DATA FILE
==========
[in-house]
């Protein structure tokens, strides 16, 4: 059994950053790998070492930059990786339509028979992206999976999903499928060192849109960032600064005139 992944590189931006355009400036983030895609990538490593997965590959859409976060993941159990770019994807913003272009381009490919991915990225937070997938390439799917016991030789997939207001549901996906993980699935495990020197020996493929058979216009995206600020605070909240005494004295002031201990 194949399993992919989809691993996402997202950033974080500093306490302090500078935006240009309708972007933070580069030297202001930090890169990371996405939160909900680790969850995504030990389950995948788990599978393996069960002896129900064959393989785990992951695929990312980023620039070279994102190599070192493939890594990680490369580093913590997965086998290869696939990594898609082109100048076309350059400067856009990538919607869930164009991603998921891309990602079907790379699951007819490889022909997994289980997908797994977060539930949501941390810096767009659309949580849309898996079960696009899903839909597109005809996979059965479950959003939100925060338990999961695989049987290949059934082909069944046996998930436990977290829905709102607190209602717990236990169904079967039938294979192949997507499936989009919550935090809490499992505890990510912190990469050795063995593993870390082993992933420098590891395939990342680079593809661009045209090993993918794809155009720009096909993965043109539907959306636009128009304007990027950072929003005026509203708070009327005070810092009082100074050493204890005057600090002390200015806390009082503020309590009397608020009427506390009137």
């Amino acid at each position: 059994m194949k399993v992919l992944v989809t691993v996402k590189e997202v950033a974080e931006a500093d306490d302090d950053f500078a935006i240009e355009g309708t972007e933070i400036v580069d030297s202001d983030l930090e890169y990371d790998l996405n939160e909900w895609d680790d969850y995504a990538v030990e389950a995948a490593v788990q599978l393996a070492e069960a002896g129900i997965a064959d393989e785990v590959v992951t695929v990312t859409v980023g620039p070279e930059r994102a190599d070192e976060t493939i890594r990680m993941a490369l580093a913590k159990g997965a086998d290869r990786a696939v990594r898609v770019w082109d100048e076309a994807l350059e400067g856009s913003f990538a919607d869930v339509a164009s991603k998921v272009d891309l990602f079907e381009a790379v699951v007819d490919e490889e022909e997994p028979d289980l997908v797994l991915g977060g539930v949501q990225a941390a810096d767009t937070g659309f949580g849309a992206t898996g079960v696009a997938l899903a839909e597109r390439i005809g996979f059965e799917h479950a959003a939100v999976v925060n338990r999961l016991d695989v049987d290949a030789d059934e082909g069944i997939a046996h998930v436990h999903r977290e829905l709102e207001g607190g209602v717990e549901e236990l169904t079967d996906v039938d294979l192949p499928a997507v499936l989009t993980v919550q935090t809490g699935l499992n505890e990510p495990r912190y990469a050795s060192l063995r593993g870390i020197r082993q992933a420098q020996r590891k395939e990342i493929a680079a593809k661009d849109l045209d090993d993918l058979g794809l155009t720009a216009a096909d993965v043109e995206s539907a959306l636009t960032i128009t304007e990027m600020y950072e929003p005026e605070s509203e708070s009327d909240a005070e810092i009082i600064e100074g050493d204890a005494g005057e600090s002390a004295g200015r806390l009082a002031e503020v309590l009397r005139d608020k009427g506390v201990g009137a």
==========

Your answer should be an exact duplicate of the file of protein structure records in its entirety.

[in-house]
């Protein structure tokens, strides 16, 4: 059994950053790998070492930059990786339509028979992206999976999903499928060192849109960032600064005139 992944590189931006355009400036983030895609990538490593997965590959859409976060993941159990770019994807913003272009381009490919991915990225937070997938390439799917016991030789997939207001549901996906993980699935495990020197020996493929058979216009995206600020605070909240005494004295002031201990 194949399993992919989809691993996402997202950033974080500093306490302090500078935006240009309708972007933070580069030297202001930090890169990371996405939160909900680790969850995504030990389950995948788990599978393996069960002896129900064959393989785990992951695929990312980023620039070279994102190599070192493939890594990680490369580093913590997965086998290869696939990594898609082109100048076309350059400067856009990538919607869930164009991603998921891309990602079907790379699951007819490889022909997994289980997908797994977060539930949501941390810096767009659309949580849309898996079960696009899903839909597109005809996979059965479950959003939100925060338990999961695989049987290949059934082909069944046996998930436990977290829905709102607190209602717990236990169904079967039938294979192949997507499936989009919550935090809490499992505890990510912190990469050795063995593993870390082993992933420098590891395939990342680079593809661009045209090993993918794809155009720009096909993965043109539907959306636009128009304007990027950072929003005026509203708070009327005070810092009082100074050493204890005057600090002390200015806390009082503020309590009397608020009427506390009137």
């Amino acid at each position: 059994m194949k399993v992919l992944v989809t691993v996402k590189e997202v950033a974080e931006a500093d306490d302090d950053f500078a935006i240009e355009g309708t972007e933070i400036v580069d030297s202001d983030l930090e890169y990371d790998l996405n939160e909900w895609d680790d969850y995504a990538v030990e389950a995948a490593v788990q599978l393996a070492e069960a002896g129900i997965a064959d393989e785990v590959v992951t695929v990312t859409v980023g620039p070279e930059r994102a190599d070192e976060t493939i890594r990680m993941a490369l580093a913590k159990g997965a086998d290869r990786a696939v990594r898609v770019w082109d100048e076309a994807l350059e400067g856009s913003f990538a919607d869930v339509a164009s991603k998921v272009d891309l990602f079907e381009a790379v699951v007819d490919e490889e022909e997994p028979d289980l997908v797994l991915g977060g539930v949501q990225a941390a810096d767009t937070g659309f949580g849309a992206t898996g079960v696009a997938l899903a839909e597109r390439i005809g996979f059965e799917h479950a959003a939100v999976v925060n338990r999961l016991d695989v049987d290949a030789d059934e082909g069944i997939a046996h998930v436990h999903r977290e829905l709102e207001g607190g209602v717990e549901e236990l169904t079967d996906v039938d294979l192949p499928a997507v499936l989009t993980v919550q935090t809490g699935l499992n505890e990510p495990r912190y990469a050795s060192l063995r593993g870390i020197r082993q992933a420098q020996r590891k395939e990342i493929a680079a593809k661009d849109l045209d090993d993918l058979g794809l155009t720009a216009a096909d993965v043109e995206s539907a959306l636009t960032i128009t304007e990027m600020y950072e929003p005026e605070s509203e708070s009327d909240a005070e810092i009082i600064e100074g050493d204890a005494g005057e600090s002390a004295g200015r806390l009082a002031e503020v309590l009397r005139d608020k009427g506390v201990g009137a």